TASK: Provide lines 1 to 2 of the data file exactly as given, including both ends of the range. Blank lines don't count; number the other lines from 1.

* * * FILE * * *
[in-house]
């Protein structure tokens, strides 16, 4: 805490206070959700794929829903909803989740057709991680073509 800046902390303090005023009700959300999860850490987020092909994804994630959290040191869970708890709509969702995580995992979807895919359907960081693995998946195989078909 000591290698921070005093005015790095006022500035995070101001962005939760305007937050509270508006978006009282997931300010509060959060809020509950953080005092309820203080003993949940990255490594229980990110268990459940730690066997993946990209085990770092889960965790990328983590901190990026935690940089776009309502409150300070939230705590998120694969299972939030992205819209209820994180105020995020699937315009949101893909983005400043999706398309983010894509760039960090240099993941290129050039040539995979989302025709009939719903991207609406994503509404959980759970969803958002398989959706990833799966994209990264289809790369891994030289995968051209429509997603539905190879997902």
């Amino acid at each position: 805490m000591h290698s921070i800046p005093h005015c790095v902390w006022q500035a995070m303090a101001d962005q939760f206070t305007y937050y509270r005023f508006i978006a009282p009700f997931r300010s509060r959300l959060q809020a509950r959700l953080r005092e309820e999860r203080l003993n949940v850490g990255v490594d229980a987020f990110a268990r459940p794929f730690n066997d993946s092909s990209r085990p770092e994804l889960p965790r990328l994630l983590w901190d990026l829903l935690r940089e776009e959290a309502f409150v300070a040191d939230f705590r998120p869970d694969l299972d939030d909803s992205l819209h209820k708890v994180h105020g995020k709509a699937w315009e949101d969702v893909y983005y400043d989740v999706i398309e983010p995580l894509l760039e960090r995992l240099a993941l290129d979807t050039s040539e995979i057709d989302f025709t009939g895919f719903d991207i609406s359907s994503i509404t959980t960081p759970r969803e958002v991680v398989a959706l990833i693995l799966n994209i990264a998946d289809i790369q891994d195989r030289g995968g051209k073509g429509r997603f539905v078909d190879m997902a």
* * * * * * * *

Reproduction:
[in-house]
């Protein structure tokens, strides 16, 4: 805490206070959700794929829903909803989740057709991680073509 800046902390303090005023009700959300999860850490987020092909994804994630959290040191869970708890709509969702995580995992979807895919359907960081693995998946195989078909 000591290698921070005093005015790095006022500035995070101001962005939760305007937050509270508006978006009282997931300010509060959060809020509950953080005092309820203080003993949940990255490594229980990110268990459940730690066997993946990209085990770092889960965790990328983590901190990026935690940089776009309502409150300070939230705590998120694969299972939030992205819209209820994180105020995020699937315009949101893909983005400043999706398309983010894509760039960090240099993941290129050039040539995979989302025709009939719903991207609406994503509404959980759970969803958002398989959706990833799966994209990264289809790369891994030289995968051209429509997603539905190879997902």